Over the last 24 years the sleaze-prestige spectrum between supermarket tabs and mainstream media has narrowed. Prestige papers now are elbowing tabloids for stories such as Zsa Zsa Gabor's trial that used to be the sole province of the tabs. The supermarket sheets are increasingly breaking stories that require follow-up by mainstream media. Like it or not, the tabloids, with their multimillion circulations, now are "megaphones in the world that do appear to have the power to make something happen in politics," in the words of Washington Post Managing Editor Robert Kaiser.

The most famous tabloid scoop, other than the Flowers accusations, was the National Enquirer's 1987 photo of presidential front runner Gary Hart snuggling with Donna Rice aboard the "Monkey Business." The photo ended all doubt about whether the two were mere acquaintances, as he had claimed, and effectively forced Hart to withdraw from the campaign. "That particular photograph legitimized the role of supermarket tabloids," despite their reputations and some well-publicized libel suits against them, says Everette Dennis, executive director of the Freedom Forum Media Studies Center at Columbia University.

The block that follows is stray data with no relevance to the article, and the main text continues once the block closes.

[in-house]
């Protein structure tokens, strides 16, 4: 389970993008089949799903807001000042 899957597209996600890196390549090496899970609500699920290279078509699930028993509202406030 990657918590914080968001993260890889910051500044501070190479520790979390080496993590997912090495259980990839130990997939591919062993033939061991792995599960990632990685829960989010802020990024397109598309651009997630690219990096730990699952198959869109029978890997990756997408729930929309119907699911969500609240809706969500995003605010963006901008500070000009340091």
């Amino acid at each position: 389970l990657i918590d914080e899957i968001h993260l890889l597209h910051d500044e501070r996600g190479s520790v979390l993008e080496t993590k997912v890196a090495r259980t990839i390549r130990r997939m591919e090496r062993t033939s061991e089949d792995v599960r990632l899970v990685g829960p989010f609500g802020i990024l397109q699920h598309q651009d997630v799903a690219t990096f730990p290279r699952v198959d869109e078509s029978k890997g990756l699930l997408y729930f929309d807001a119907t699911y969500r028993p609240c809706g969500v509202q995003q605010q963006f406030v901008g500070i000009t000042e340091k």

Dennis says journalism changed after the Hart-Rice photo appeared. University of Michigan communications professor John Stevens, one of the few academics to study tabloids, agrees that the Hart, William Kennedy Smith and Clinton stories, along with other less publicized examples, probably portend a turning point in journalism standards.